0:28:22.5 S1: Yeate thing here is, learn how to let go. And as a leader, you are… You’ve got this big responsibility for your company, not just for your company, but for your entire team, for your family, for their family, for your entire team, how are you gonna be effective leader, how will you gonna be an effective communicator so that you can keep on encouraging your team to perform well. And it’s not always about, I’m gonna give you an increase, sometimes it’s not about the money, sometimes it’s about the trust and the relationship and the culture that you build within your company. Last last thing on what advice can you give to our viewers and listeners who are on the fence of mine room, am I gonna hire a remote team, or how can I be a better leader and communicator so that I can grow with my team? If you’re nervous about a remote team, I would say no, don’t be because they’re fantastic, and it allows you to really get the right expert, if you say, I need to wanna do this really specific thing, and I’ve opened it up to the entire world to find this person, what benefit that has? Instead of saying, I can only find them in this little tiny area and the five mile radius, you’re limiting yourself, but from a communication standpoint, which I think is so important, and where we are and where we’re going, when you think about building teams, the thing I would challenge your listeners and the people in your group to think about is, how do you learn something new every day from your team? And so I always ask the form of this question that comes in a lot of forms, it could be, what is the one question I didn’t ask you that I should have asked about this topic, or what’s the one thing you should have said to me that you were nervous that you just…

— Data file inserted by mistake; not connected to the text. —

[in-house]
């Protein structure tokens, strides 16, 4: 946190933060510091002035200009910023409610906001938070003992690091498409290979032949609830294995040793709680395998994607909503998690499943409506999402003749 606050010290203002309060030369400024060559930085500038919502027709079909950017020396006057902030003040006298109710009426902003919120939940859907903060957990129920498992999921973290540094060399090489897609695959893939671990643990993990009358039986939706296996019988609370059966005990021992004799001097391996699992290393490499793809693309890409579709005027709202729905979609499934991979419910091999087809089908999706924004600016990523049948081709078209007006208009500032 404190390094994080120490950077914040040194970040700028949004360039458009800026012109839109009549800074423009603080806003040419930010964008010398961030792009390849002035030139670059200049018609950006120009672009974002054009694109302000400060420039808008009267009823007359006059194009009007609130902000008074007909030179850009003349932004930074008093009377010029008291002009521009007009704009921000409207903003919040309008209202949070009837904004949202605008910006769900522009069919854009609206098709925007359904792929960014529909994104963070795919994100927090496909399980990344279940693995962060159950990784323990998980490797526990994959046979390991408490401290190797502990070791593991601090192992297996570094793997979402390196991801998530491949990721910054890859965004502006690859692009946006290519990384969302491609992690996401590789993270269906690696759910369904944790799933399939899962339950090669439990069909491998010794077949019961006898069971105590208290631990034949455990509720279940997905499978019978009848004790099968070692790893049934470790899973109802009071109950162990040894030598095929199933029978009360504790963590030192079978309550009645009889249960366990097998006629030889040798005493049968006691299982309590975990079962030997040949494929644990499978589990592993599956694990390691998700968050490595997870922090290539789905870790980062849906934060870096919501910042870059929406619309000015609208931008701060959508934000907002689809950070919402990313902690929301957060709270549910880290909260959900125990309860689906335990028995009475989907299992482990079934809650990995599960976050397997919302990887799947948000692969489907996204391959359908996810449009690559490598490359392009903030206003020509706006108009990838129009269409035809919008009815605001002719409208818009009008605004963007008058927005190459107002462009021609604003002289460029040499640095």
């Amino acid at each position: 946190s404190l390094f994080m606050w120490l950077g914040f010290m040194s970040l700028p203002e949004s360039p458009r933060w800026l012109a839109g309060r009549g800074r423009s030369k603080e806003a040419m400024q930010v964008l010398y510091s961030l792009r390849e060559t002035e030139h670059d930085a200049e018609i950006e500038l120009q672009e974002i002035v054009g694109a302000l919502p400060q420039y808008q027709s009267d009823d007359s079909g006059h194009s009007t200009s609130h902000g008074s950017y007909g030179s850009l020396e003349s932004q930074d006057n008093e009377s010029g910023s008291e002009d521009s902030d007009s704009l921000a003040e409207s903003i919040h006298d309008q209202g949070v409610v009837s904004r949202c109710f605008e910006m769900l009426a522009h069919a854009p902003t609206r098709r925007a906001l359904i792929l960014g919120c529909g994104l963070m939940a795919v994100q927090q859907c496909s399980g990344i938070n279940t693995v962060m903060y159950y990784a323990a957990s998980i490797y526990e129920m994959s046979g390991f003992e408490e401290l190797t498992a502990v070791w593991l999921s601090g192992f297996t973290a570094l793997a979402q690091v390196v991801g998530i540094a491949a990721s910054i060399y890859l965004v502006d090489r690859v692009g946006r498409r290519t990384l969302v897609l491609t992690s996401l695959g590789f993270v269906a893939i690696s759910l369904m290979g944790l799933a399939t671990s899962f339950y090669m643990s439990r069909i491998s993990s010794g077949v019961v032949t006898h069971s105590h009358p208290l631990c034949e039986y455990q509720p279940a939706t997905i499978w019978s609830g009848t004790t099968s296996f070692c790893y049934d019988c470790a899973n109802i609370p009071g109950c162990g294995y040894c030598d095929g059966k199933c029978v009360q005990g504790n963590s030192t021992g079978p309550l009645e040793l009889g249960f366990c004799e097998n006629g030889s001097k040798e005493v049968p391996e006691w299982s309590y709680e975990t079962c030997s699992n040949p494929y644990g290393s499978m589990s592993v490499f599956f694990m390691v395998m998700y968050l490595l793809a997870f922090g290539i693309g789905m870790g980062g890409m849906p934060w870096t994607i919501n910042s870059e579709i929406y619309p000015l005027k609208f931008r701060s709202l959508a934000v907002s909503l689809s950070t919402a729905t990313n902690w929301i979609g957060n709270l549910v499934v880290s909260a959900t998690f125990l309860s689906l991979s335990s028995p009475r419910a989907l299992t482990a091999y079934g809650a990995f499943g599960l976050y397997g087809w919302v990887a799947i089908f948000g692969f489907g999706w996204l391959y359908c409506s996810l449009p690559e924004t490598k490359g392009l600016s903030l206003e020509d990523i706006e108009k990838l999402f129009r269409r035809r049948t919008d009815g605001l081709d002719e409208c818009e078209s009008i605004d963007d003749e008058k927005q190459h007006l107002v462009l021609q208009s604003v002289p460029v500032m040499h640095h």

0:30:25.0 S1: I want you to say it to me now, or, what’s the one thing I need to learn? That you look at me and go, grow, you have no idea. You need to learn this. Tell me what that is. So always like saying, What’s that one more thing I need from this conversation? And do it once a day. So once a day, you learn something new from your team, and after a year, you are going to have such a wealth of information and you’re gonna have such an incredible communication and trust with your team because you’ve listened to them and they know that you learn from them… And it’s just gonna allow them to bring more and more stuff to you, and it’s just gonna be a beautiful relationship. Thank you, Jen, very well said. Now, where can you find you in… So you can find me on our website at 304 Coaching, or you can connect with me on LinkedIn at Jen a-Thornton ACC. There we go, guys. I hope you find value in this episode, thank you so much, Jen, this state run. Stay on here and we will chat after this, guys very go another episode for how to build a team Podcast, and we hope to be doing this again more often.
0:31:44.7 S1: So there you have it, guys. We will catch you again next time. Attuned, you’ve been listening to how to build a team podcast with Pan and David Buell. Now at www great work online dot com, and start building your
0:32:06.1 S2: Team.